My mentor believes that working in Risks requires logical thinking, knowledge of probability theory, statistics, the ability to build mathematical models and program. Personally, the standard set of hard skills helped me: Excel, Word, knowledge of econometrics. For two months in the department, I learned a lot of new things - for example, I learned how to compose queries in SQL and upload data. But in “Risks”, not only the “technical” part is important - mathematical education, knowledge of probability theory, statistics, data processing. It requires a common understanding of the economy and the banking business as a whole. It is necessary to replenish the theoretical base, to read more. Specifically for risks, I would advise to start the “Options, Futures and Other Derivative Financial Instruments” by John C. Hall.

    Dmitry Rudenko - data analysis

    - I am now in my fourth year at the VMK Moscow State University, I am studying an additional program for data analysis. I heard about SberSeasons at a lecture, I decided to try myself in this area. Filled out the questionnaire, passed the tests. The last interview was with my supervisor. He introduced me to the course, told me what to do in the department of applied data.

    The schedule in the department is flexible, the atmosphere in the team without unnecessary formalities. Our primary goal was customer identification by transaction. Three more interns worked on this project. Together we tried to identify signs on the basis of which artificial intelligence could produce the highest quality data. In parallel, they mastered new methods and tools used by professionals. Basically, they worked independently: they themselves set goals, set goals. Curators answered questions, helped with advice.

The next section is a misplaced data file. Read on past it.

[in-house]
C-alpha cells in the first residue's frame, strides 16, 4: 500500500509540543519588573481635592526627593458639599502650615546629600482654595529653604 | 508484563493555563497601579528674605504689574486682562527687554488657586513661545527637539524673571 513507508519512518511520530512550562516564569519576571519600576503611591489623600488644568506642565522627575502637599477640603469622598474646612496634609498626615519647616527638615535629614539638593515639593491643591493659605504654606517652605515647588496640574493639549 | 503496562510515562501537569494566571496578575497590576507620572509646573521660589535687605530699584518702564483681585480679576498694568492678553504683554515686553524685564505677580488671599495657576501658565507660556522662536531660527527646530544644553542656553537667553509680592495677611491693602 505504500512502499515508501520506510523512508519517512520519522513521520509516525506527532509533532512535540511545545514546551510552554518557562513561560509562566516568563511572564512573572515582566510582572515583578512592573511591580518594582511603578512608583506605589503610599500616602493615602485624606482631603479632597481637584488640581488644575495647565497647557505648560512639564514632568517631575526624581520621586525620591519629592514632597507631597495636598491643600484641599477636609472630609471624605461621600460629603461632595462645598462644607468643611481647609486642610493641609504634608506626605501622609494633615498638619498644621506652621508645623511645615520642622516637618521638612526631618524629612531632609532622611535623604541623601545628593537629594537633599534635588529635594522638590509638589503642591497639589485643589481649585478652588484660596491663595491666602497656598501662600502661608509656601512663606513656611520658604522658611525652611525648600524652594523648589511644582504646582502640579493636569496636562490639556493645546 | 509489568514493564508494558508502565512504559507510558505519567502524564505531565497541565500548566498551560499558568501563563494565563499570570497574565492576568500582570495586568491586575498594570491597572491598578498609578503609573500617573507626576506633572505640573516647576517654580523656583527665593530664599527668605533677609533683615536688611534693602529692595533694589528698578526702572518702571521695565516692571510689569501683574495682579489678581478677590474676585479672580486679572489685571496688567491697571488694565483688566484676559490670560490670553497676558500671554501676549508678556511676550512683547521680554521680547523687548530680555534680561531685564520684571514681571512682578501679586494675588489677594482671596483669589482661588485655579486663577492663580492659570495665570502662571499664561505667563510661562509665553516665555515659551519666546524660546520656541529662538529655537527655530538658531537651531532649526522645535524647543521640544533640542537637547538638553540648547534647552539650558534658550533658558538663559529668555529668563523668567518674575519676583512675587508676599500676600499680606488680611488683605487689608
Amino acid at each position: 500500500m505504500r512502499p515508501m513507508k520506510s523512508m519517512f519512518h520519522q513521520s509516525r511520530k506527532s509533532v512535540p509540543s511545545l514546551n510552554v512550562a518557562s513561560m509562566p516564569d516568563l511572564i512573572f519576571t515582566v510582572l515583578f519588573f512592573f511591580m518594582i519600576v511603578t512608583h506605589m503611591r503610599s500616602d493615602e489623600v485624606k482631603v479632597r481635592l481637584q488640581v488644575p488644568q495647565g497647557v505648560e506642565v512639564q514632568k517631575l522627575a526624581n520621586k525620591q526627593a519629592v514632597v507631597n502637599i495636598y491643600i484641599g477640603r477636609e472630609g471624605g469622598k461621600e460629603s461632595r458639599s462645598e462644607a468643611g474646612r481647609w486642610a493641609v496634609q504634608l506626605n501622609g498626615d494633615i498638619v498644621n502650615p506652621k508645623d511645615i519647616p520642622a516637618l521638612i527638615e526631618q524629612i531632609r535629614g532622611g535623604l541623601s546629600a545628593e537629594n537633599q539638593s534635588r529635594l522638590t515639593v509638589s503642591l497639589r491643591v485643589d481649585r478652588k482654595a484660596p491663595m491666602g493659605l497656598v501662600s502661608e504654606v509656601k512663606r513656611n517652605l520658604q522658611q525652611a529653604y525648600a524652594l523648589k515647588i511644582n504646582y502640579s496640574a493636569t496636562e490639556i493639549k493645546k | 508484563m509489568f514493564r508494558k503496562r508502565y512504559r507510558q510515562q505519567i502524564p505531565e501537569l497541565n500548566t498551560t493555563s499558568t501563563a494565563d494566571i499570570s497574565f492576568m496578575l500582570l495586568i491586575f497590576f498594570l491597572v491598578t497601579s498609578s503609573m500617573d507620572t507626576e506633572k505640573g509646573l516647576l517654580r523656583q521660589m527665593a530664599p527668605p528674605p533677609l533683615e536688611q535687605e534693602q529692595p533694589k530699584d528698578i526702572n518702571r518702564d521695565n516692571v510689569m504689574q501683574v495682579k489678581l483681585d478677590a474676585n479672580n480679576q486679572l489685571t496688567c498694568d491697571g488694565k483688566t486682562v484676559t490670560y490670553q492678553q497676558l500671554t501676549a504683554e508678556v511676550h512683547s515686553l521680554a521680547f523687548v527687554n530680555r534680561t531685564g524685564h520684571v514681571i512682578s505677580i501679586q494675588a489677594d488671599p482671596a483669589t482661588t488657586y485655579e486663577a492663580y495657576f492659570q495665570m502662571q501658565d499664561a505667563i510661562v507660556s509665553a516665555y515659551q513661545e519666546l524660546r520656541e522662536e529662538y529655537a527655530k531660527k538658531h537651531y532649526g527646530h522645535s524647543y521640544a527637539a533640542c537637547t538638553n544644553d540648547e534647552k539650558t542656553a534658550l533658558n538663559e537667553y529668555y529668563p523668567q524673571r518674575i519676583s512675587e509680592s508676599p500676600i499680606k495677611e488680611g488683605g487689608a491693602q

Data analytics is slightly different from other areas of IT. My specialty is not so much programming as analytics: it takes much more time to think than to write code. If you are set to work in an application data center, you will have to deal with the construction of features, preparing data aggregation, evaluating the quality of models and programming. Be sure to be able to write scripts that process data. Of the soft skills - perseverance, patience, a little wit, as well as the ability to see what really is. And not what I want to see.

    During the two months of the internship, I mastered SQL-like databases well - I consolidated theoretical knowledge in practice. I also received good everyday knowledge: I was convinced that everything needs to be carefully checked and that the first impression cannot be trusted. Now I work in the same part-time department, combine with studies. But already doing other tasks.

    Valery Sopin - analytics

    - SberSeasons is already my second internship. Now I'm interested in analytics, I wanted to practice machine learning in finance. Sberbank attracted large volumes of information, funds and resources, as well as the fact that machine learning is still not very developed in the bank and there is something to work on.

    So I ended up in the department of analytical expertise. There were 8 of us, all working on the use of machine learning to identify fraudulent transactions. They brought up a problem for discussion, together came up with a solution, checked, worked on implementation. I had two leaders, very intelligent specialists. When setting tasks, my mathematical background was always taken into account.

    In addition to mathematical education, work in this area requires minimal algorithmic training: graph algorithms, conventional algorithms, parallel programming, statistics and probability theory; knowledge of Python, Scale, Hadoop. I had experience with machine learning - not much, but that was enough.

    When I was an intern in another company, I was trying to understand whether programming suits me or not. It turned out that no - programming is more of a technical thing, rather than creative or research. And the analyst’s job is to come up with, decide what and how can be done. It is necessary to study the experience of colleagues, combine different approaches, create something of their own. It suits me better.

    At SberSeasons, I learned not only about the features of the work of the analytical examination department. We were told in detail about the work of other departments, about the structure of the company. We had access to a virtual library; at lectures and trainings, heads of other departments tried to interest us. And rightly so: you need to understand a bit about everything in order to choose the most suitable.

    Learn more about internships here.